July 25, 2013 at 8:33 pm

    Ziegfelds/Secrets and The Glory Hole were the only two clubs to reopen after the Baseball Stadium. I doubt there will be anywhere in DC that would welcome a nude dance club. La Cage/Heat tried but was met with community protests.

    I will miss the drag shows. I hope they find a new place.

  22. Charger Stone

    July 26, 2013 at 1:49 am

    @Rob M. i was aware that RFK is falling apart and needs to be repairs but was unaware that it is considered federal property. Why S/Z is really of little concern to me personally (not to say it isn't important to a lot of employees there) I care more about the amount of money the DC Center has spent to get into the Reeves center, which is at risk because of this proposal. Is it true that the RFK location CAN'T be developed on at all?

  23. brian

    July 26, 2013 at 8:16 am

    Mayor Gray should not be doling out corporate welfare to anyone until he adds 300-400 MPD officers to keep pace with DC’s explosive growth. We had 3,900 sworn officers in 2007 and we STILL have 3, 900 officers! No wonder why hate crimes perpetrators are getting away with their crimes. MPD no longer has the human resources to catch the guilty and bring them to justice.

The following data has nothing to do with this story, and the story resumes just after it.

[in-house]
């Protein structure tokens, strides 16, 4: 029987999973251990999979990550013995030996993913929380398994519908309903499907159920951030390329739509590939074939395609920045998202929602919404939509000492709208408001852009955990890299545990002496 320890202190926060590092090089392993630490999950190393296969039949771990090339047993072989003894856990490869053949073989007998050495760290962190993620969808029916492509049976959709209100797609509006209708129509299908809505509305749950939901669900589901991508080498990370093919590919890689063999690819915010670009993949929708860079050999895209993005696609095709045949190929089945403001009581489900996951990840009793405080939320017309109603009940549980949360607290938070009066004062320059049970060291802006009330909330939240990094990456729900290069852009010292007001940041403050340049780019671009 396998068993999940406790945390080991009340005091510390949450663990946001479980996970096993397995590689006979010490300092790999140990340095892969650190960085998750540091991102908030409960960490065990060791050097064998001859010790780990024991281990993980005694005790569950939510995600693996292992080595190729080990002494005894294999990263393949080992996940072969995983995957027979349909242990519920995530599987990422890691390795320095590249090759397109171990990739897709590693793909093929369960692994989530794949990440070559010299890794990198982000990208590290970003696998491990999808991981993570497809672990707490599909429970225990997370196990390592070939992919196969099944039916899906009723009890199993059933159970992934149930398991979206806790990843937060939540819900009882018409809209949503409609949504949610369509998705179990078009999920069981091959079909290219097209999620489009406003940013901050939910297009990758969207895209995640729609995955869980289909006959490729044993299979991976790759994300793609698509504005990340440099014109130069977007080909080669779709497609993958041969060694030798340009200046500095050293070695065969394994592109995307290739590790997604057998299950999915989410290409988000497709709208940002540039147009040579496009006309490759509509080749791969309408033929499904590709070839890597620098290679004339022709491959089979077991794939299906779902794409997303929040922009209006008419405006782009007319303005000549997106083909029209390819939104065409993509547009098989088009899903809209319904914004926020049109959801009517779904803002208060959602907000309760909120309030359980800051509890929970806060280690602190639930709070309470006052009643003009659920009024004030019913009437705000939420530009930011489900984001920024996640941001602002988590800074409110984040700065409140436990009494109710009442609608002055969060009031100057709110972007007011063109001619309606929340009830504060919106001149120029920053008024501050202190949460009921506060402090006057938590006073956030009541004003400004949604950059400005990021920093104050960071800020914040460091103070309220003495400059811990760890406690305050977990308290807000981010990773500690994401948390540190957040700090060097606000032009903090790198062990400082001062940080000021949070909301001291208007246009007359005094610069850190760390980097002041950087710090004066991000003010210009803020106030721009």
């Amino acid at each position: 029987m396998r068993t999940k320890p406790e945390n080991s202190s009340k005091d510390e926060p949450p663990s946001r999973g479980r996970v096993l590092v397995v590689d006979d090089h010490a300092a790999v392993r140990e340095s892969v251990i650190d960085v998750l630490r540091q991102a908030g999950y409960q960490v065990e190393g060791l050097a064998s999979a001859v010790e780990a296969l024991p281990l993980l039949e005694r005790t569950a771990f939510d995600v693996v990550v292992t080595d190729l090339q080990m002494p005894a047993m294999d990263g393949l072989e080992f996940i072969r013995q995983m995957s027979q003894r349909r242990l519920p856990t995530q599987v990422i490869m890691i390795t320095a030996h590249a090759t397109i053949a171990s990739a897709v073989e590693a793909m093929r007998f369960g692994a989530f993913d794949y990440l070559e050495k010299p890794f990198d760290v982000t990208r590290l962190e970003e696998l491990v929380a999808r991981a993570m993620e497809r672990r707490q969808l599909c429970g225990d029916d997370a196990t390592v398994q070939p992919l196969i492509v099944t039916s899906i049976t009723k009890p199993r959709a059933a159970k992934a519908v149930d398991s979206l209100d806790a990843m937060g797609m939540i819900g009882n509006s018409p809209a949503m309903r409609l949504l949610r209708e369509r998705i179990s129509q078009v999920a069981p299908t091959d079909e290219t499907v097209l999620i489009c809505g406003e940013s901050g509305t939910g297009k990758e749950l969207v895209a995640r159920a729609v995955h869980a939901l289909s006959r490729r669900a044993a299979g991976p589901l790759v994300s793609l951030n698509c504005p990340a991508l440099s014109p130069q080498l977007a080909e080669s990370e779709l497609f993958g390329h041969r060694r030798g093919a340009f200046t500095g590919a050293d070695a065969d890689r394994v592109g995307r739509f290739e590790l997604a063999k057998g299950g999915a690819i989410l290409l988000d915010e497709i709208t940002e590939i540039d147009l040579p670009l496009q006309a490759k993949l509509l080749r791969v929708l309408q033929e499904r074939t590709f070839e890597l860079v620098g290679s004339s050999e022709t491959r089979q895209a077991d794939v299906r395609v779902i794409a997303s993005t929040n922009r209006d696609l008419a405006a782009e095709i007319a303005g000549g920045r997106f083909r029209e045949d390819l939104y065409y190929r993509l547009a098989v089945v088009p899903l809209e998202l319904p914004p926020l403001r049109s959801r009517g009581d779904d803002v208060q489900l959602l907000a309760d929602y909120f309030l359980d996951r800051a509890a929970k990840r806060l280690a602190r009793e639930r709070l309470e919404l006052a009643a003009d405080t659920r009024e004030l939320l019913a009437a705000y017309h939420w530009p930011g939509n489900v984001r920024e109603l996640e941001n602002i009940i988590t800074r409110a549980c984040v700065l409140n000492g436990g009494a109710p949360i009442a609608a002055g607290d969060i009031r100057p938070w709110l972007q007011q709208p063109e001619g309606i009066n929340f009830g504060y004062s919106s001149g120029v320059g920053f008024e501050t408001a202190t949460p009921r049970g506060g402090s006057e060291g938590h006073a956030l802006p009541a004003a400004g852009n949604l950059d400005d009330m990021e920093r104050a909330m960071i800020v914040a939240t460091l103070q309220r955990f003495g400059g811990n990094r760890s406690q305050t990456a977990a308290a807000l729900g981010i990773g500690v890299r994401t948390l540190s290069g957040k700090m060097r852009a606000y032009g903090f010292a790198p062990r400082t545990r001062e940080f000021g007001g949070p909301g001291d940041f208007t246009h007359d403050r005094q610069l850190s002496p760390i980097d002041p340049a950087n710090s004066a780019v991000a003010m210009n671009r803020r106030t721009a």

That works out on average to every police district doing the police work of 50 more officers. In our police district (5D) that amounts to the loss of SEVEN officers in each of our neighborhood-level PSAs. Gray is playing an ongoing public safety con-game on us.

    This week Gray’s MPD has been caught trying to cover up or minimize a violent *FLASH MOB* assault by 10 perpetrators at the Yes! Organic Market in Ward 5. This gang even threatened to kill the manager. According to reports of witnesses, it took MPD 25 minutes to arrive after the first 911 call was made.

  24. Payton Chung

    July 26, 2013 at 1:16 pm